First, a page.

Kenneth Patchen is interested in, among other things, the way the branches move on the trees to create visions and to scratch the surface of the stars in the night sky. He’s also interested in the cruelty that men – mostly rich men with political power – do to their fellow human beings. But his poems seem to come straight from the senses, unmediated by any ideology.
The poems in Selected Poems were originally published between 1936 and 1957. So they precede and slightly overlap the period in 20th century North American literature that I find most interesting: the time of the Beat Generation. And in Patchen’s pages it’s easy to detect some of the influence he had on the writers who came after him.
Many of these poems have a rhythm that to me sounds like Charles Bukowski. I can hear that voice very strongly here, strange because of the sense of Patchen’s lines, a sense of hope, something largely absent in Bukowski. Take Patchen’s What is the Beautiful? for example: beginning with harrowing images (“Needles through the eye. / Bodies cracked open like nuts.”) and ending with a statement of faith in the goodness of humanity (“I believe that every good thought I have, / All men shall have.”)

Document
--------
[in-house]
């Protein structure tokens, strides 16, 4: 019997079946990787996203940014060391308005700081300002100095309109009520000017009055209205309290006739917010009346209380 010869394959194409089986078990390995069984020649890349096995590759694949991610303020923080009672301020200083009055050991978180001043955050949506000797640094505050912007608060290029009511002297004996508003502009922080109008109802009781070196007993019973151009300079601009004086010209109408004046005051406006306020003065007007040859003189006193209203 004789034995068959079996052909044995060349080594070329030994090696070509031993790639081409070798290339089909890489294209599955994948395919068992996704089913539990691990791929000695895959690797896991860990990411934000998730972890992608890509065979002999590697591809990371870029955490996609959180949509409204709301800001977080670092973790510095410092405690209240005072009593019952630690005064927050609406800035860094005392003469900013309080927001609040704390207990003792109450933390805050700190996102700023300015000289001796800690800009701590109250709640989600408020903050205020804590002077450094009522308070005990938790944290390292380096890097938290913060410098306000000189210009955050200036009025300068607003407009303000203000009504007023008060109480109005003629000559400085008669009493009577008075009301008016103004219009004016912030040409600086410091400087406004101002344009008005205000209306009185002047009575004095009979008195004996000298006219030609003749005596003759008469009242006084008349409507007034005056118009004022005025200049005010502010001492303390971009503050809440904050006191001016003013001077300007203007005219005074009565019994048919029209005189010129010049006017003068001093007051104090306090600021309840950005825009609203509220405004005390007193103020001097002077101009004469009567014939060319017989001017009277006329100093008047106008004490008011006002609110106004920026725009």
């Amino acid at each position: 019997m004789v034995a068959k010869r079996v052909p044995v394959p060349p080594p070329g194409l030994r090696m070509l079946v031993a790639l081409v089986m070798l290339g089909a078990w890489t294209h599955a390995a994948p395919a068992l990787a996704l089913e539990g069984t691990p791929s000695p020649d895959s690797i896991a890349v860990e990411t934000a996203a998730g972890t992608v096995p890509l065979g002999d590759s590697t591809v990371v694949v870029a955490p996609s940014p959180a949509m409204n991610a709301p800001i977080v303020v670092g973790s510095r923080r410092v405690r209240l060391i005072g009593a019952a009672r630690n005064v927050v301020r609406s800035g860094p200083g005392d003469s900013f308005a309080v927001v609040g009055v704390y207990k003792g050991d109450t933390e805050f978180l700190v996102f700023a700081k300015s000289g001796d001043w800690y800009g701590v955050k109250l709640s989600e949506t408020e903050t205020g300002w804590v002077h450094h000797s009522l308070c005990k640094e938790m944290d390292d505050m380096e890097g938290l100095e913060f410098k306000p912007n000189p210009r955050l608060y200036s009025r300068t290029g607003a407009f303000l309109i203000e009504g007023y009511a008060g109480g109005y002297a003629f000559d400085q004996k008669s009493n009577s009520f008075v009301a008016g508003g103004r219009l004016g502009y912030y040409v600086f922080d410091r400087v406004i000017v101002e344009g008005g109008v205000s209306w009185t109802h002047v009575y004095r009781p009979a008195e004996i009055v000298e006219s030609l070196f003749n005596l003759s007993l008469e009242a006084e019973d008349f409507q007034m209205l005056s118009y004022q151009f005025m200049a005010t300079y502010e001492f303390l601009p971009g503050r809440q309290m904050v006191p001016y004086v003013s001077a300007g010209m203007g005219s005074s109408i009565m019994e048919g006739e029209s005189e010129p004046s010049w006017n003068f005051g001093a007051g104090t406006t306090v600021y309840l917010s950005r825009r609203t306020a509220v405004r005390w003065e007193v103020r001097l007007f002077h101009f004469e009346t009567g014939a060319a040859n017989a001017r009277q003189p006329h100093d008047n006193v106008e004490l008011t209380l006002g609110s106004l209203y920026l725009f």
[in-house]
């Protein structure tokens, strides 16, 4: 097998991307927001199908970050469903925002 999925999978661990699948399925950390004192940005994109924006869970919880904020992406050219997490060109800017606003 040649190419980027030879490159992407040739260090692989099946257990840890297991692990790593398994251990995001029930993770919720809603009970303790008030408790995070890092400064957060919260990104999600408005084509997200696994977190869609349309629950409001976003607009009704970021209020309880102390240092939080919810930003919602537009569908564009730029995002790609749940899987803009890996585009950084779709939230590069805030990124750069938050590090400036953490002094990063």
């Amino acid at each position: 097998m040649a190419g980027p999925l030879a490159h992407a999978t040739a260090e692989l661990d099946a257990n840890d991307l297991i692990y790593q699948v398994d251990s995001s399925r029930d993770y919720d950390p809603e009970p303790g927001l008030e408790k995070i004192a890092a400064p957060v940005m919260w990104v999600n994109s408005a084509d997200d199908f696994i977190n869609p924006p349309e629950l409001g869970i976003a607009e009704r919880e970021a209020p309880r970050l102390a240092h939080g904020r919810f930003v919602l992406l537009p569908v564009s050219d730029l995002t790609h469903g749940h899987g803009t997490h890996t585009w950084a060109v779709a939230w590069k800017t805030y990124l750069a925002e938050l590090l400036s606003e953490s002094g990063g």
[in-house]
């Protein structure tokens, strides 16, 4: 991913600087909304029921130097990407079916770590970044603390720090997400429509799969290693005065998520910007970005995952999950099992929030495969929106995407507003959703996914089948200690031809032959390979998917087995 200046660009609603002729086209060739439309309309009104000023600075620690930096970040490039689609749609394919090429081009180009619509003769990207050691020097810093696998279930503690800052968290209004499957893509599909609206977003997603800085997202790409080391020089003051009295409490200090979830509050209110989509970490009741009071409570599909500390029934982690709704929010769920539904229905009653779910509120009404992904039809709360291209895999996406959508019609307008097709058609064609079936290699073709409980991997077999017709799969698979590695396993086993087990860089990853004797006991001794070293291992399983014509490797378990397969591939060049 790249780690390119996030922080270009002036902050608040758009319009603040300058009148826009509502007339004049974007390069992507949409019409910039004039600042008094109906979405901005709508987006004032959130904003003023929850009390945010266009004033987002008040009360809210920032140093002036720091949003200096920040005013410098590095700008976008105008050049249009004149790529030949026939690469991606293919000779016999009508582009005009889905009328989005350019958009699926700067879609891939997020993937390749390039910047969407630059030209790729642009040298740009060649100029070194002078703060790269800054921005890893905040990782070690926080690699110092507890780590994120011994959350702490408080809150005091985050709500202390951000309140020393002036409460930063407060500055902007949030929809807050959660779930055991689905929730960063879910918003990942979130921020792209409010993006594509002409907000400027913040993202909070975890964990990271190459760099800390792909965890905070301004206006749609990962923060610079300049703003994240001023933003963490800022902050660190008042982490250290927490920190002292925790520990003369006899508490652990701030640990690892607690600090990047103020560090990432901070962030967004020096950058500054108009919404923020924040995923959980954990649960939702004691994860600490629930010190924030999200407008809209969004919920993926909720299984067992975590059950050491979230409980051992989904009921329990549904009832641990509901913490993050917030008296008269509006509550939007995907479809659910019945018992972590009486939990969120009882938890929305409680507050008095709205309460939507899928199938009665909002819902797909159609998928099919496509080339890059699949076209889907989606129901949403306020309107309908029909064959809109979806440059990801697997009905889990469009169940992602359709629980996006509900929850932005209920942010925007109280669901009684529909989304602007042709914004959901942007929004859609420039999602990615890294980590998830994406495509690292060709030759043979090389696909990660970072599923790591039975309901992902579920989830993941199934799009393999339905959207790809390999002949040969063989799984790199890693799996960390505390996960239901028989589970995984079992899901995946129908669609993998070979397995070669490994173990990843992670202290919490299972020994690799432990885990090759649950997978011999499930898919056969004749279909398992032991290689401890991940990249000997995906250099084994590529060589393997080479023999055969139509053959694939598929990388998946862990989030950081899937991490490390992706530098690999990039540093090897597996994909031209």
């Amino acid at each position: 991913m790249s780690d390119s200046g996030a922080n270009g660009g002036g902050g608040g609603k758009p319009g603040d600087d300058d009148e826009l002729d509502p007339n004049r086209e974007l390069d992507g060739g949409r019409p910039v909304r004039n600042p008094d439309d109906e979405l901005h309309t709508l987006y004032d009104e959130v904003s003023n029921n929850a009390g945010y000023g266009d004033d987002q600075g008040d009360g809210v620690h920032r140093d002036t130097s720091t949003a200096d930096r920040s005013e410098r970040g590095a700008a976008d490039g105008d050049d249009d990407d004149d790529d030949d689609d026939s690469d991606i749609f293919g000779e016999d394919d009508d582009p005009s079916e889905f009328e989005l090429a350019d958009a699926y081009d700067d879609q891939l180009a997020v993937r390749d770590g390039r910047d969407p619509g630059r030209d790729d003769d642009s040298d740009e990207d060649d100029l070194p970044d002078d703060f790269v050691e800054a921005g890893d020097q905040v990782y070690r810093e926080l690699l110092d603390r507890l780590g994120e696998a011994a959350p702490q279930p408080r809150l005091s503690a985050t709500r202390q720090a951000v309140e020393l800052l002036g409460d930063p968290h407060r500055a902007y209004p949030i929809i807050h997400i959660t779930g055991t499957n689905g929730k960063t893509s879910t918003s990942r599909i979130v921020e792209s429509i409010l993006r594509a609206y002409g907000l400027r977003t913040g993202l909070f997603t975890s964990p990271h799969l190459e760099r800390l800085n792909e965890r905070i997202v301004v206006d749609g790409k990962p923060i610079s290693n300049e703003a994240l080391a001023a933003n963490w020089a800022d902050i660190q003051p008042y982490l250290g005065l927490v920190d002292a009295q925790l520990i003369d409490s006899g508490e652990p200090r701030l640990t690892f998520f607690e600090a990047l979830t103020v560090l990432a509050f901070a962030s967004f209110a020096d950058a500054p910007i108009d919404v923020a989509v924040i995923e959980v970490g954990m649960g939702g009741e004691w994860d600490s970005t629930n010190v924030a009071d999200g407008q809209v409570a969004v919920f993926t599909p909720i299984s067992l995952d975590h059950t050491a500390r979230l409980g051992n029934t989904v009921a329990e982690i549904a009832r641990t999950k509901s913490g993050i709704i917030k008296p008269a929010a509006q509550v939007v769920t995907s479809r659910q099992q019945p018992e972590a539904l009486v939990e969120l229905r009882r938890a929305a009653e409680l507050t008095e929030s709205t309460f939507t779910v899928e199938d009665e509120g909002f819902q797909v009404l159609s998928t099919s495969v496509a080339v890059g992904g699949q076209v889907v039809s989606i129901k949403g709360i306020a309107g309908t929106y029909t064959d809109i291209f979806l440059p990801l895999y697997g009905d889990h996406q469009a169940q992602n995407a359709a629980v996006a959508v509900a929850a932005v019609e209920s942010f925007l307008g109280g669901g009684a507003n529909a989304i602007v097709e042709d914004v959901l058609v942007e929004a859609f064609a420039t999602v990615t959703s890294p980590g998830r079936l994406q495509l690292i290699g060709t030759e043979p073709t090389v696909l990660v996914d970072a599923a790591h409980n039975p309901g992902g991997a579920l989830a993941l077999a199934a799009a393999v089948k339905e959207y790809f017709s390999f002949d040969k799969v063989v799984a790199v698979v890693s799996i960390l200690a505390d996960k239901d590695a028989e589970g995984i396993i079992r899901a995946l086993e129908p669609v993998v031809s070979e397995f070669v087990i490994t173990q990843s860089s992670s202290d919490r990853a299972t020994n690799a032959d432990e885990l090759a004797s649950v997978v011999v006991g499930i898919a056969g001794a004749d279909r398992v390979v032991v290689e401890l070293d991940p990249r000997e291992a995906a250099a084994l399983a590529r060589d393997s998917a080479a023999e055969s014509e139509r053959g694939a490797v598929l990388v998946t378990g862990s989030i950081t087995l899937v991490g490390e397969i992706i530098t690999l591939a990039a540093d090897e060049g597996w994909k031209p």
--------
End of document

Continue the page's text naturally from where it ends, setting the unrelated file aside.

Patchen is more akin in spirit to Allen Ginsberg than to Bukowski, writing of the mysteries of nature and the happiness for humankind that can come from universal love. A major influence on Ginsberg was William Blake, who also was happy to philosophise in his poems and prophesy a new hope for humanity, and Blake seems to come through on the pages of Patchen too.
Patchen’s poetry is powerful, with something to say. I started reading Patchen because I read Henry Miller’s essay about him (“Patchen: A Man of Anger and Light”), where Miller portrays Patchen as a man who is restless and angry and dissatisfied, and must create fire in the world to protect his own sensitive skin. Reading Patchen finally, I’ve got a feeling for myself of that fire, and also a sense of the hope and beauty that the poet saw in the world.